If I were to say that a certain Christian scholar lives in a time when his surrounding culture demands egalitarianism, hence he writes about such subjects in a somewhat egalitarian way, that might be an interesting observation. Ultimately, I would need to demonstrate that modern egalitarianism is unbiblical and wrong. Without such demonstration, I have not earned the right to be dismissive of his views. Agreed?

    •   John Mark Hicks Says:


      I appreciate your note. However, I think you misunderstand my point about culture. I did assume the “Cult of Womanhood” background but I did not intend to say that culture was the only influence or that they views were a mere by-product of culture. My point is that those reading Scripture in the late 19th century were as susceptible as influence from their culture as those who read Scripture in the early 21st.

      My interest in the series was not in demonstrating a cultural root to the views but rather an exposition of the diverse views themselves. I main intent was to show how diverse Churches of Christ were on the questions raised in the article at the turn of the last century. I was not arguing who was biblically correct or not.

      It seems to me that your read my piece as if they have an agenda of which I am not aware. But maybe I’m just not aware of it. 🙂

      Blessings, and thanks for your input. It is appreciated.

  14.   Alexander Basnar Says:

    Dear John Mark

    I liked the history of it very much, but I also share the concerns mentioned above. I am very sceptical when we today talk about the cultural influences of yesterday, and somehow implying that we are free from cultural influences while doing an “objective research”. History is written by those who won, they say. But anyway, I know that I am no different, being also human and under the influence of the world around me. I try to be aware of that, but that’s not so easy, as we all know.

    Consequently, I believe there is a huge difference between Apostolic authority and our authority as teachers in a church. We are fallible and easily influenced by the world around us. But I am convinced that the Apostels of the Lord were inspired and freed from chultural influences (e.g. the head-covering is no exclusively Corinthian custum, but an Apostolic tradition/teaching that’s been obeyed in all churches of God – up to the 1960s and beyond). So I probably hold to a different hermeutic approach in these issues which is neither traditional nor complementarian. I tend to take the scriptures as literal as possible, both in the “principles” as in the “externals”. Everything else, I think, becomes inconsistent.

    Another aspect of culture lies in our practice of worship, that is a grand-child of the Swiss Reformation (via Presbyterianism) and very very different from the NT patterns (even different from the 2nd century, on which you wrote an interesting article). I believe you cannot understand the texts about the assemblies (being participatory, having a full meal instead of a token meal, being small in number and in private homes, lasting most likely more the 2 hours as a minimum, …) from our “high-church” tradition. Seeing 1Cor 10-14 as one big text on the Christian assemblies (not in a systematic approach, sometimes coming back to a before mentioned issue; e.g. Lord’s table/ Lord’s Supper), would set the stage for understanding women prophesying and praying (with a veil) and women being silent concerning teaching.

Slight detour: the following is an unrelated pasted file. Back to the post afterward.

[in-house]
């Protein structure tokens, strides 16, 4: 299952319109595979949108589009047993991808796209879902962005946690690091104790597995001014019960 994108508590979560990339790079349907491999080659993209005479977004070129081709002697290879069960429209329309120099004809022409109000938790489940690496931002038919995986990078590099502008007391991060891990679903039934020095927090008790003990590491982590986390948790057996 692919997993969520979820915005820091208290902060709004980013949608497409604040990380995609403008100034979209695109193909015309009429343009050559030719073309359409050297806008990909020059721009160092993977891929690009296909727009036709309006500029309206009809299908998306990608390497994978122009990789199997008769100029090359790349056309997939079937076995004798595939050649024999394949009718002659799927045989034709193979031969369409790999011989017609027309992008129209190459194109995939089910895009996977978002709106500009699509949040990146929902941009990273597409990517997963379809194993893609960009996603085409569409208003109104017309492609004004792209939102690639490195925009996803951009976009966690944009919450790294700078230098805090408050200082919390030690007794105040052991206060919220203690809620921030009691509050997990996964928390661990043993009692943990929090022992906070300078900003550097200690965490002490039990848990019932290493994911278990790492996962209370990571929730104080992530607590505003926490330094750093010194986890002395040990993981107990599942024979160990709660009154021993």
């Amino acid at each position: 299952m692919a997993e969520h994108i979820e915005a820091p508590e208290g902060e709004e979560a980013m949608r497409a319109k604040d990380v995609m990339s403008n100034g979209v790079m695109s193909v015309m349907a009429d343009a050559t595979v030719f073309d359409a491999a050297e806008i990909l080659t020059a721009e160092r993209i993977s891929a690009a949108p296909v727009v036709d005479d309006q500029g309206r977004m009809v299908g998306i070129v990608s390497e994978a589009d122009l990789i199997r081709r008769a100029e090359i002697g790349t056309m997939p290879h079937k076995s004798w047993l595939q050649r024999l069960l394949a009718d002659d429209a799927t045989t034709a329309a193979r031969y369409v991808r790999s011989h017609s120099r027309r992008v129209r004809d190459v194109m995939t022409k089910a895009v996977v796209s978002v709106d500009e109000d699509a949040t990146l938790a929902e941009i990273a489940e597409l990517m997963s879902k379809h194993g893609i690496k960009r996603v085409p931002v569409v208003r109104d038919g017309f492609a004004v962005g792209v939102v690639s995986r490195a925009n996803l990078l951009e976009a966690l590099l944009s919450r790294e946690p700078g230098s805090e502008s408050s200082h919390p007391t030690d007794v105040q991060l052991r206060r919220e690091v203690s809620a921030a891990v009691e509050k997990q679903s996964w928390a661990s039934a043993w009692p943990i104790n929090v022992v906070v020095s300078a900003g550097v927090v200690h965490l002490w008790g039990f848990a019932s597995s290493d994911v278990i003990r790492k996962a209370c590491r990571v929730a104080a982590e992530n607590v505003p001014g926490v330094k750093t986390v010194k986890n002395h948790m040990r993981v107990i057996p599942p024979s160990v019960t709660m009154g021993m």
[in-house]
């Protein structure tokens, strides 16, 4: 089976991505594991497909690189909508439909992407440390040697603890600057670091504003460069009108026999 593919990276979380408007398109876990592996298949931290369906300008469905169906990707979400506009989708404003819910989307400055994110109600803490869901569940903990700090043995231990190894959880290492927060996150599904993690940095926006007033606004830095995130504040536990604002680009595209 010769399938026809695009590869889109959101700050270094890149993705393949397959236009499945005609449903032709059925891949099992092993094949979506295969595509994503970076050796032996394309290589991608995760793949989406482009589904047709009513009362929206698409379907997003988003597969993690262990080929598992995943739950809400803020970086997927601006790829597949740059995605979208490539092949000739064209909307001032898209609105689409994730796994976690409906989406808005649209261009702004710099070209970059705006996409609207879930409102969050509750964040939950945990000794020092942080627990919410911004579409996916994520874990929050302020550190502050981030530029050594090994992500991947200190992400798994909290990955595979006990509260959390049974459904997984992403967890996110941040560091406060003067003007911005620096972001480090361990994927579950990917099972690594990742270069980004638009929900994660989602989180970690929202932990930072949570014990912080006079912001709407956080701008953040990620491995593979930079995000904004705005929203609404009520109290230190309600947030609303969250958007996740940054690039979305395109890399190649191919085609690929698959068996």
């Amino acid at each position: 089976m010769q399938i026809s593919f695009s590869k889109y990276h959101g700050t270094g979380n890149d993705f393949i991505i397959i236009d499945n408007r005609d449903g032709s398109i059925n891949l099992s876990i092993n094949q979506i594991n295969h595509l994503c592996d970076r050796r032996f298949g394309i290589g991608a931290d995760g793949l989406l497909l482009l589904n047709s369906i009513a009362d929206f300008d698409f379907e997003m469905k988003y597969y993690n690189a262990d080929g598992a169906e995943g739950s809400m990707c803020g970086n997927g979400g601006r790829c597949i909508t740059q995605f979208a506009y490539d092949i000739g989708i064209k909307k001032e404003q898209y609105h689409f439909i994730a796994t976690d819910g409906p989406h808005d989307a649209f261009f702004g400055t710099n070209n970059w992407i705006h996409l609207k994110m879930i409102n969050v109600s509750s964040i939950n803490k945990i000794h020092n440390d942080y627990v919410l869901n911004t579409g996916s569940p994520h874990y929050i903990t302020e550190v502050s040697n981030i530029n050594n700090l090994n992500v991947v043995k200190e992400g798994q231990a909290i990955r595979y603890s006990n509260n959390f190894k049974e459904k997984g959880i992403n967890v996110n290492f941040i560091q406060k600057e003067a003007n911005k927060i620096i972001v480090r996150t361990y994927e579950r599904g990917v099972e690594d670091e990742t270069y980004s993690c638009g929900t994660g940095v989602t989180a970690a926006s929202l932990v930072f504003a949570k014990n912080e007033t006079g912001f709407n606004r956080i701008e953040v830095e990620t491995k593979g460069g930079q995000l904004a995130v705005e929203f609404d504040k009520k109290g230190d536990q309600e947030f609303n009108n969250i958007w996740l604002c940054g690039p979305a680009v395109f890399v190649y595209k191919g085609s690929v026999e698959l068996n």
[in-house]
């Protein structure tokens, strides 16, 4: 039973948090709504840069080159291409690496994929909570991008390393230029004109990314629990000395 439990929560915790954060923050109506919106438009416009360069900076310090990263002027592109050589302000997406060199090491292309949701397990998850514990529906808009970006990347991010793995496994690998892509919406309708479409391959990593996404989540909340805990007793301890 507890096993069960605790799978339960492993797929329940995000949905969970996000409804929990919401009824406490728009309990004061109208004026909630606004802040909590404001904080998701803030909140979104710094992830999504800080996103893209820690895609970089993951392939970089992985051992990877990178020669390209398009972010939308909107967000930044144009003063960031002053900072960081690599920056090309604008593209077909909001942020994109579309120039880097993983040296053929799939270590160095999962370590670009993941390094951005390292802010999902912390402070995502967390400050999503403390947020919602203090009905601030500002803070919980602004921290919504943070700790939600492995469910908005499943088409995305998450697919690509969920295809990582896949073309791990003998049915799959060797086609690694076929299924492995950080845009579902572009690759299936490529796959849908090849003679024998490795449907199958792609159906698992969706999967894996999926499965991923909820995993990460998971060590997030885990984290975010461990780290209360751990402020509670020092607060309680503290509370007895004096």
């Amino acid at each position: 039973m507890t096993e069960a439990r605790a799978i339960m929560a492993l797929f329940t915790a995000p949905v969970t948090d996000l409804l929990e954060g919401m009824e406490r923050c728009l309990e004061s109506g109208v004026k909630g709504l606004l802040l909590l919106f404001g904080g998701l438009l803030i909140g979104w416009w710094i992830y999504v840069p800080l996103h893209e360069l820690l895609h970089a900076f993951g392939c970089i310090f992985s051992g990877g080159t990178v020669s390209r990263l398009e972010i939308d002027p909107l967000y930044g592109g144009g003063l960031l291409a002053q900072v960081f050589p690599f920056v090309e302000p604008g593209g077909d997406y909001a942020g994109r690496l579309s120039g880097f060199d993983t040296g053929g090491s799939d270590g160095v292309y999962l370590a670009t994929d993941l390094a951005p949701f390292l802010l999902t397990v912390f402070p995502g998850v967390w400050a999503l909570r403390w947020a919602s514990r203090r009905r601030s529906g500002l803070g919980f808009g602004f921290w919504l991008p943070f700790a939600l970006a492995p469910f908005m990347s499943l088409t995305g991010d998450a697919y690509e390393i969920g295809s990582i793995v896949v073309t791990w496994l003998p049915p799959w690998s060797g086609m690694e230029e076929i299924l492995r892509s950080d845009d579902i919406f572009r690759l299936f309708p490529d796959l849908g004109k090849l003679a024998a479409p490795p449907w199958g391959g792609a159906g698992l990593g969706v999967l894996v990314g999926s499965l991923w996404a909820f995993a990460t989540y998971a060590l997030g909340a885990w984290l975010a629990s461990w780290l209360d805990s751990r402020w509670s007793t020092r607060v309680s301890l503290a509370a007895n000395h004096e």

However, the discussion is always about “women standing in front of the church” (a Real” church in contrast to “private” teaching), which is an anachronism when you picture a NT house-church. We (in our house-church) don’t have a pulpit in our living room. We sit around a table, we eat whatever is brought along, share the cup, break the bread, have spiritual conversations – that’s our love feast. Before that we have a time of participatory teaching, sharing, praying and singing, where we sit on the chairs and couches available in our living room. So the whole question is different in a setting like this. There is no one “standing” in front of the church, “leading” the singing or “leading” prayer (strange idea to “lead” in prayer instead of praying together …).

    So I notice a very weak point on both sides of the discussions of 1897-1907: Reading our “high church tradition into the NT church life. This weak point is crucial to the debate and resulted in what someone put this way: “extremes beget extremes”. A thorough research on the original practice would provide the background for better questions and more biblical answers.

    I can imagine, that this might be unconvenient, because we might find out that we actually stopped short on Restoring the church. Picking up the task again, however, would bring us closer to the Lord und closer to unity (I believe, that restoration is necessary for unity).

    The Lord bless you

  15.   Clark Coleman Says:

    Brother Hicks: